Well, that was well timed. I only mention this in my previous article and here it turns up in the news! Christian collective worship is one of those anachronisms that still exists in the assembly halls of every UK school (I believe it is the UK are not just England, but I may be wrong there). It is statutory, but I will admit that many schools won’t follow the Christian part of it and will probably have a more generic assembly time. Though many will, of course, follow the statutory guidance more rigorously.
This is from Humanists UK:
A coalition of leading UK academics has called for an end to collective worship in English state schools, arguing that all children need to be given the freedom to make up their own minds on the merits of particular religious beliefs.
Authors of the Philosophy of Education Society of Great Britain’s new pamphlet, How to regulate faith schools, also argued that pupils should not be directed towards belief in any particular religious faith.
They recommend an end to compulsory collective worship in schools and moves towards more inclusive admissions arrangements and religious education in all schools.
The pamphlet was authored by Matthew Clayton, Andrew Mason, Adam Swift, and Ruth Wareham.
Responding to the pamphlet’s release, Humanists UK Chief Executive Andrew Copson said:
‘The UK is the only country in the world to mandate Christian worship in state-funded schools, which means children are expected to take part in compulsory collective worship such as saying prayers and singing hymns as part of their day-to-day experience at school.
‘The current law, which forces young children to partake in religious acts of worship unless their parents opt them out, is morally wrong and ignores the rights of children to have a rounded and broad education free from direct religious influence.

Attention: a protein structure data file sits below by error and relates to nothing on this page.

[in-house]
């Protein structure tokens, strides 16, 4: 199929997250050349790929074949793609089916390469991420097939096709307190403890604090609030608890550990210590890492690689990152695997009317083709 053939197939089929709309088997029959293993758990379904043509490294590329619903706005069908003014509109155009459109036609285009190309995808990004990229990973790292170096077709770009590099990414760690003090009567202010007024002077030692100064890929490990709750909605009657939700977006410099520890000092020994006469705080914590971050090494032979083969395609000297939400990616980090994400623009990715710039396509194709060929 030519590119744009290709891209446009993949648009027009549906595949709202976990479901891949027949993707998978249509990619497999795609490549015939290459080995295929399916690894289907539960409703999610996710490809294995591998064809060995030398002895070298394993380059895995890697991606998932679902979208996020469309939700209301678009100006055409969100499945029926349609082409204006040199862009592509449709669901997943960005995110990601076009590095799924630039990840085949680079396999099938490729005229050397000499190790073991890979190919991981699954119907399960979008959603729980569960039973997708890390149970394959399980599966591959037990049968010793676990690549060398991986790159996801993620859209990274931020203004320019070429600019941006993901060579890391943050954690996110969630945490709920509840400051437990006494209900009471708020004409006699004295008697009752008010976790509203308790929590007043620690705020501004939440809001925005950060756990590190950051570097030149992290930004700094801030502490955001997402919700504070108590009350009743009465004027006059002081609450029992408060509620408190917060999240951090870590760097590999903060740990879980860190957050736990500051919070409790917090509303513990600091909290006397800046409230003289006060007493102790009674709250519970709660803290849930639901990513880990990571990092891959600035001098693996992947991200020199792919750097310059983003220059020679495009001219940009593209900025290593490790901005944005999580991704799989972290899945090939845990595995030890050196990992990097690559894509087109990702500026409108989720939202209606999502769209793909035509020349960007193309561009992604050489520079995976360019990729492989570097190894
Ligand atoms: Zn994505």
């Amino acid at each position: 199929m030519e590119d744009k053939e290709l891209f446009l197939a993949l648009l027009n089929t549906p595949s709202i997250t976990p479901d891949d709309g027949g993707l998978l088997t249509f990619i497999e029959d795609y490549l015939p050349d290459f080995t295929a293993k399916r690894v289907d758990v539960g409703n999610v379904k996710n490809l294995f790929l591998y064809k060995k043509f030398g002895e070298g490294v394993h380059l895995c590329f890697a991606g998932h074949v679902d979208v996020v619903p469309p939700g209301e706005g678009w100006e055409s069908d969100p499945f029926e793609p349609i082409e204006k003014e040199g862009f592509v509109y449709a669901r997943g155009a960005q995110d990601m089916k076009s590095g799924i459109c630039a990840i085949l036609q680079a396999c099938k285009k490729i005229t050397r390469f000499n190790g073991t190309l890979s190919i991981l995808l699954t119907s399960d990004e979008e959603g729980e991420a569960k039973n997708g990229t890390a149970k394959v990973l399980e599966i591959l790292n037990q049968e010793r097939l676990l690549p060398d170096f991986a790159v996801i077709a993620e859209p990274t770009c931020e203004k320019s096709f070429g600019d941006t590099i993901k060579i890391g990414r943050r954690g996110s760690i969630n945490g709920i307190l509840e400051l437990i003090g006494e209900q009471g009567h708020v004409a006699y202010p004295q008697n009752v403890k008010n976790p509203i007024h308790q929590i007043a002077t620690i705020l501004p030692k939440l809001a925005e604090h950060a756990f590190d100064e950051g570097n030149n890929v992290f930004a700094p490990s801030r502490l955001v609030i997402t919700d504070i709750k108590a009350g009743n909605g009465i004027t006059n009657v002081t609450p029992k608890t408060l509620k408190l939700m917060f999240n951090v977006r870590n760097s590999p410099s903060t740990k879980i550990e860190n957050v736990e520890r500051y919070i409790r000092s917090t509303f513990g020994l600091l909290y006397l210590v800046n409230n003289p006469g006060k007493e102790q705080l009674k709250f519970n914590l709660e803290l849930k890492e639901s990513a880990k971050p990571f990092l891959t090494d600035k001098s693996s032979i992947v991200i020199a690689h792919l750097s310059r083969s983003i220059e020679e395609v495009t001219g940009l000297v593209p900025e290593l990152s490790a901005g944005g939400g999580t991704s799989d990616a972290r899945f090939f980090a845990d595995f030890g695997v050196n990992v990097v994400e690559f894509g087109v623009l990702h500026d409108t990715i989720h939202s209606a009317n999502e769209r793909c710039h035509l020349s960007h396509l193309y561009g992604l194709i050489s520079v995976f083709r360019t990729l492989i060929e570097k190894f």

‘Instead, the school system should be fostering a culture where students are encouraged to make decisions for themselves about want they want to participate in and this should be done through inclusive assemblies which offer spiritual, moral, social, and cultural development that is equally inclusive of all students.
‘We welcome calls by this coalition of leading academics to end collective worship in schools and we also are calling for faith schools to be abolished in the UK.
‘If we are to move to a more united and less segregated future, we need a genuinely inclusive school system where all pupils, regardless of their backgrounds and beliefs, are educated together and not separately according to the religious character of the school.
‘We also support moves to reform religious education in schools so that children learn about religions and about humanism in a critical, objective, and pluralistic way, and not in a way that allows schools to encourage particular religious beliefs upon children as part of the curriculum.’
For further comment or information, please contact Humanists UK Director of Public Affairs and Policy Richy Thompson at firstname.lastname@example.org or on 0781 55 89 636.
Read the pamphlet: https://humanism.org.uk/wp-content/uploads/Impact25_web.pdf
For more information about Humanists UK campaigning on faith schools, visit
For more information about Humanists UK campaigning on collective worship, visit https://humanism.org.uk/campaigns/schools-and-education/collective-worship/
At Humanists UK, we advance free thinking and promote humanism to create a tolerant society where rational thinking and kindness prevail. Our work brings non-religious people together to develop their own views, helping people be happier and more fulfilled in the one life we have. Through our ceremonies, education services, and community and campaigning work, we strive to create a fair and equal society for all.
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